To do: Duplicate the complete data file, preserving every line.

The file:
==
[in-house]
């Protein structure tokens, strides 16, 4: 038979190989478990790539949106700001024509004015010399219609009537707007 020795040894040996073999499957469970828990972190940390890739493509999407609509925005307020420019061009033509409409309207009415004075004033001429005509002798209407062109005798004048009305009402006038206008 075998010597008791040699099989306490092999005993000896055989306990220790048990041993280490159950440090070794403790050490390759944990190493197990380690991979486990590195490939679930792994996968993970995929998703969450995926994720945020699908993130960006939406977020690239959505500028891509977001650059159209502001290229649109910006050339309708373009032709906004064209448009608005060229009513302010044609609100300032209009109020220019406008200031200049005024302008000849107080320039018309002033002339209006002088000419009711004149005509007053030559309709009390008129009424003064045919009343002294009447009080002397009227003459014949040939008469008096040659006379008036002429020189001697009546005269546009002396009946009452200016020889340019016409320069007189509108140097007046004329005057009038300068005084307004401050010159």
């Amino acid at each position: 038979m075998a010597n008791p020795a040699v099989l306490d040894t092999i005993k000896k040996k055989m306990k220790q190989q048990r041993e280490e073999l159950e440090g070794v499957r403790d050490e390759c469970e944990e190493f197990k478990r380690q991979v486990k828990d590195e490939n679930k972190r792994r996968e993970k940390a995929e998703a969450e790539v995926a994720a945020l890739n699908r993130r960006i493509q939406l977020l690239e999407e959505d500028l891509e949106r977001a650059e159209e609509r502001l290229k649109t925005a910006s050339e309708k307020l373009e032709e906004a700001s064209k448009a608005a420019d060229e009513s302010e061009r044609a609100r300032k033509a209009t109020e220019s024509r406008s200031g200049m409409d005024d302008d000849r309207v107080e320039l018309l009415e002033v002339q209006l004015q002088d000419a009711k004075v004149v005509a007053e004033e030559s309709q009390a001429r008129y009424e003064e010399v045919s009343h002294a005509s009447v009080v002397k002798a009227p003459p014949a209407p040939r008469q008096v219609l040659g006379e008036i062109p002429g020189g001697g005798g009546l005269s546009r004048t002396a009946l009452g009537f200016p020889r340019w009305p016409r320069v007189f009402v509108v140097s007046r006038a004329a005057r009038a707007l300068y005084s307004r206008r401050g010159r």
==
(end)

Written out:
[in-house]
């Protein structure tokens, strides 16, 4: 038979190989478990790539949106700001024509004015010399219609009537707007 020795040894040996073999499957469970828990972190940390890739493509999407609509925005307020420019061009033509409409309207009415004075004033001429005509002798209407062109005798004048009305009402006038206008 075998010597008791040699099989306490092999005993000896055989306990220790048990041993280490159950440090070794403790050490390759944990190493197990380690991979486990590195490939679930792994996968993970995929998703969450995926994720945020699908993130960006939406977020690239959505500028891509977001650059159209502001290229649109910006050339309708373009032709906004064209448009608005060229009513302010044609609100300032209009109020220019406008200031200049005024302008000849107080320039018309002033002339209006002088000419009711004149005509007053030559309709009390008129009424003064045919009343002294009447009080002397009227003459014949040939008469008096040659006379008036002429020189001697009546005269546009002396009946009452200016020889340019016409320069007189509108140097007046004329005057009038300068005084307004401050010159």
């Amino acid at each position: 038979m075998a010597n008791p020795a040699v099989l306490d040894t092999i005993k000896k040996k055989m306990k220790q190989q048990r041993e280490e073999l159950e440090g070794v499957r403790d050490e390759c469970e944990e190493f197990k478990r380690q991979v486990k828990d590195e490939n679930k972190r792994r996968e993970k940390a995929e998703a969450e790539v995926a994720a945020l890739n699908r993130r960006i493509q939406l977020l690239e999407e959505d500028l891509e949106r977001a650059e159209e609509r502001l290229k649109t925005a910006s050339e309708k307020l373009e032709e906004a700001s064209k448009a608005a420019d060229e009513s302010e061009r044609a609100r300032k033509a209009t109020e220019s024509r406008s200031g200049m409409d005024d302008d000849r309207v107080e320039l018309l009415e002033v002339q209006l004015q002088d000419a009711k004075v004149v005509a007053e004033e030559s309709q009390a001429r008129y009424e003064e010399v045919s009343h002294a005509s009447v009080v002397k002798a009227p003459p014949a209407p040939r008469q008096v219609l040659g006379e008036i062109p002429g020189g001697g005798g009546l005269s546009r004048t002396a009946l009452g009537f200016p020889r340019w009305p016409r320069v007189f009402v509108v140097s007046r006038a004329a005057r009038a707007l300068y005084s307004r206008r401050g010159r």